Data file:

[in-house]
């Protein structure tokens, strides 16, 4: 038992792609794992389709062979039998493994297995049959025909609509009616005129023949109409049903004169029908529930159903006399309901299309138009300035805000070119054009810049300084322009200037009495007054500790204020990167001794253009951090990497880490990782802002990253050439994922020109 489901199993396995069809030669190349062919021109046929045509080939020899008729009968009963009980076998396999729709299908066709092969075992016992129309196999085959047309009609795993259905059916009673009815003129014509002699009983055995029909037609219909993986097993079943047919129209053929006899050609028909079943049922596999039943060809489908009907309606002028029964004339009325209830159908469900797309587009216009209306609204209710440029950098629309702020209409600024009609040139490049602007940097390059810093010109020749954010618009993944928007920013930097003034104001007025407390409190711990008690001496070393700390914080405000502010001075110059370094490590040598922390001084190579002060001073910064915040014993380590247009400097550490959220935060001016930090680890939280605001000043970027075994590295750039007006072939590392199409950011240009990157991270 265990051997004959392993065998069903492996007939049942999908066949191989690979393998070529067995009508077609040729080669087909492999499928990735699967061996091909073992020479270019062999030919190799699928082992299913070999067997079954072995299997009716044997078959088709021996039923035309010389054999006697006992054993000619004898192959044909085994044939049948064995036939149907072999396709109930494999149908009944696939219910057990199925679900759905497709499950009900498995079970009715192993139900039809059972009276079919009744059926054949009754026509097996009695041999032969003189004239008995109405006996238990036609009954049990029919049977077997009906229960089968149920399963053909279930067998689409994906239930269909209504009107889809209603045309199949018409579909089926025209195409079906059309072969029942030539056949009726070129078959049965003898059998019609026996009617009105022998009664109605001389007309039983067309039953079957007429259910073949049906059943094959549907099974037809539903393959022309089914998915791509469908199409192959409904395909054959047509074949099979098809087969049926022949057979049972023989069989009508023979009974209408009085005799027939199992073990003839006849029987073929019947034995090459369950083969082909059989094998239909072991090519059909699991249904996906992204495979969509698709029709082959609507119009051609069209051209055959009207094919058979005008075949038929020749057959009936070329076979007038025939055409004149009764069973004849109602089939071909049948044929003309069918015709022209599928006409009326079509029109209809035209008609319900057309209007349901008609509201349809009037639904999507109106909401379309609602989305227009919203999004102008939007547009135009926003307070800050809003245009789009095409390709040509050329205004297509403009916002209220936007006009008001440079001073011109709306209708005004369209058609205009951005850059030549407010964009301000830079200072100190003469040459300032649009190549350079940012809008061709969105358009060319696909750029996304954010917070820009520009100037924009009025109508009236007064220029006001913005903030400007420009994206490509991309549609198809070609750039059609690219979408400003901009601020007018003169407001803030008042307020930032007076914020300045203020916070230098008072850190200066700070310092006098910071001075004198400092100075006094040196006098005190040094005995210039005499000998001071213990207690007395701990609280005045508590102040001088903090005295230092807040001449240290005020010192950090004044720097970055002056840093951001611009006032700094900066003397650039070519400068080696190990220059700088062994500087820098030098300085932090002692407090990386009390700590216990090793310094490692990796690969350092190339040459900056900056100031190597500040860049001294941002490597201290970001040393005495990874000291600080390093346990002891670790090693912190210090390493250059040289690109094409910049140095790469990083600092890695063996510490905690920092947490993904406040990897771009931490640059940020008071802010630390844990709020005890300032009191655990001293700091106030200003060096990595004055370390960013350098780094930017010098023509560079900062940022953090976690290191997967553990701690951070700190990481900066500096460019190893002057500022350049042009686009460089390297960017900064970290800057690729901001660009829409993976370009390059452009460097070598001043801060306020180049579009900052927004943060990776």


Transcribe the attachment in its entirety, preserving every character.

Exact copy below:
[in-house]
């Protein structure tokens, strides 16, 4: 038992792609794992389709062979039998493994297995049959025909609509009616005129023949109409049903004169029908529930159903006399309901299309138009300035805000070119054009810049300084322009200037009495007054500790204020990167001794253009951090990497880490990782802002990253050439994922020109 489901199993396995069809030669190349062919021109046929045509080939020899008729009968009963009980076998396999729709299908066709092969075992016992129309196999085959047309009609795993259905059916009673009815003129014509002699009983055995029909037609219909993986097993079943047919129209053929006899050609028909079943049922596999039943060809489908009907309606002028029964004339009325209830159908469900797309587009216009209306609204209710440029950098629309702020209409600024009609040139490049602007940097390059810093010109020749954010618009993944928007920013930097003034104001007025407390409190711990008690001496070393700390914080405000502010001075110059370094490590040598922390001084190579002060001073910064915040014993380590247009400097550490959220935060001016930090680890939280605001000043970027075994590295750039007006072939590392199409950011240009990157991270 265990051997004959392993065998069903492996007939049942999908066949191989690979393998070529067995009508077609040729080669087909492999499928990735699967061996091909073992020479270019062999030919190799699928082992299913070999067997079954072995299997009716044997078959088709021996039923035309010389054999006697006992054993000619004898192959044909085994044939049948064995036939149907072999396709109930494999149908009944696939219910057990199925679900759905497709499950009900498995079970009715192993139900039809059972009276079919009744059926054949009754026509097996009695041999032969003189004239008995109405006996238990036609009954049990029919049977077997009906229960089968149920399963053909279930067998689409994906239930269909209504009107889809209603045309199949018409579909089926025209195409079906059309072969029942030539056949009726070129078959049965003898059998019609026996009617009105022998009664109605001389007309039983067309039953079957007429259910073949049906059943094959549907099974037809539903393959022309089914998915791509469908199409192959409904395909054959047509074949099979098809087969049926022949057979049972023989069989009508023979009974209408009085005799027939199992073990003839006849029987073929019947034995090459369950083969082909059989094998239909072991090519059909699991249904996906992204495979969509698709029709082959609507119009051609069209051209055959009207094919058979005008075949038929020749057959009936070329076979007038025939055409004149009764069973004849109602089939071909049948044929003309069918015709022209599928006409009326079509029109209809035209008609319900057309209007349901008609509201349809009037639904999507109106909401379309609602989305227009919203999004102008939007547009135009926003307070800050809003245009789009095409390709040509050329205004297509403009916002209220936007006009008001440079001073011109709306209708005004369209058609205009951005850059030549407010964009301000830079200072100190003469040459300032649009190549350079940012809008061709969105358009060319696909750029996304954010917070820009520009100037924009009025109508009236007064220029006001913005903030400007420009994206490509991309549609198809070609750039059609690219979408400003901009601020007018003169407001803030008042307020930032007076914020300045203020916070230098008072850190200066700070310092006098910071001075004198400092100075006094040196006098005190040094005995210039005499000998001071213990207690007395701990609280005045508590102040001088903090005295230092807040001449240290005020010192950090004044720097970055002056840093951001611009006032700094900066003397650039070519400068080696190990220059700088062994500087820098030098300085932090002692407090990386009390700590216990090793310094490692990796690969350092190339040459900056900056100031190597500040860049001294941002490597201290970001040393005495990874000291600080390093346990002891670790090693912190210090390493250059040289690109094409910049140095790469990083600092890695063996510490905690920092947490993904406040990897771009931490640059940020008071802010630390844990709020005890300032009191655990001293700091106030200003060096990595004055370390960013350098780094930017010098023509560079900062940022953090976690290191997967553990701690951070700190990481900066500096460019190893002057500022350049042009686009460089390297960017900064970290800057690729901001660009829409993976370009390059452009460097070598001043801060306020180049579009900052927004943060990776």